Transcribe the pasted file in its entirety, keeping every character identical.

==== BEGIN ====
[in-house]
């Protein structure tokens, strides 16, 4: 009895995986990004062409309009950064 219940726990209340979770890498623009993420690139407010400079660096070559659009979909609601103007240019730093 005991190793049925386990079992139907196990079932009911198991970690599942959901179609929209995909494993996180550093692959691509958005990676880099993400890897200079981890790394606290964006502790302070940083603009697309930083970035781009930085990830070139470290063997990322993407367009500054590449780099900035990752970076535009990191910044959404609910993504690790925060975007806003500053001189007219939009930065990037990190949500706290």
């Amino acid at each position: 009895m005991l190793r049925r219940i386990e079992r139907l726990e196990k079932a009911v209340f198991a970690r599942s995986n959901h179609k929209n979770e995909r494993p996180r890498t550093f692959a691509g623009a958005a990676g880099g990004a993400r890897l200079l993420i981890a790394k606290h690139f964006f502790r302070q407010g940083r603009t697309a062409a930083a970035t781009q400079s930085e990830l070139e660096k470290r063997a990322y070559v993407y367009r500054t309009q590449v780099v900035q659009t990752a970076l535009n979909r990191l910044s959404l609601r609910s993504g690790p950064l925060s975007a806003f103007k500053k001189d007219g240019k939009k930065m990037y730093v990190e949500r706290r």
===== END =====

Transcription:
[in-house]
């Protein structure tokens, strides 16, 4: 009895995986990004062409309009950064 219940726990209340979770890498623009993420690139407010400079660096070559659009979909609601103007240019730093 005991190793049925386990079992139907196990079932009911198991970690599942959901179609929209995909494993996180550093692959691509958005990676880099993400890897200079981890790394606290964006502790302070940083603009697309930083970035781009930085990830070139470290063997990322993407367009500054590449780099900035990752970076535009990191910044959404609910993504690790925060975007806003500053001189007219939009930065990037990190949500706290």
């Amino acid at each position: 009895m005991l190793r049925r219940i386990e079992r139907l726990e196990k079932a009911v209340f198991a970690r599942s995986n959901h179609k929209n979770e995909r494993p996180r890498t550093f692959a691509g623009a958005a990676g880099g990004a993400r890897l200079l993420i981890a790394k606290h690139f964006f502790r302070q407010g940083r603009t697309a062409a930083a970035t781009q400079s930085e990830l070139e660096k470290r063997a990322y070559v993407y367009r500054t309009q590449v780099v900035q659009t990752a970076l535009n979909r990191l910044s959404l609601r609910s993504g690790p950064l925060s975007a806003f103007k500053k001189d007219g240019k939009k930065m990037y730093v990190e949500r706290r």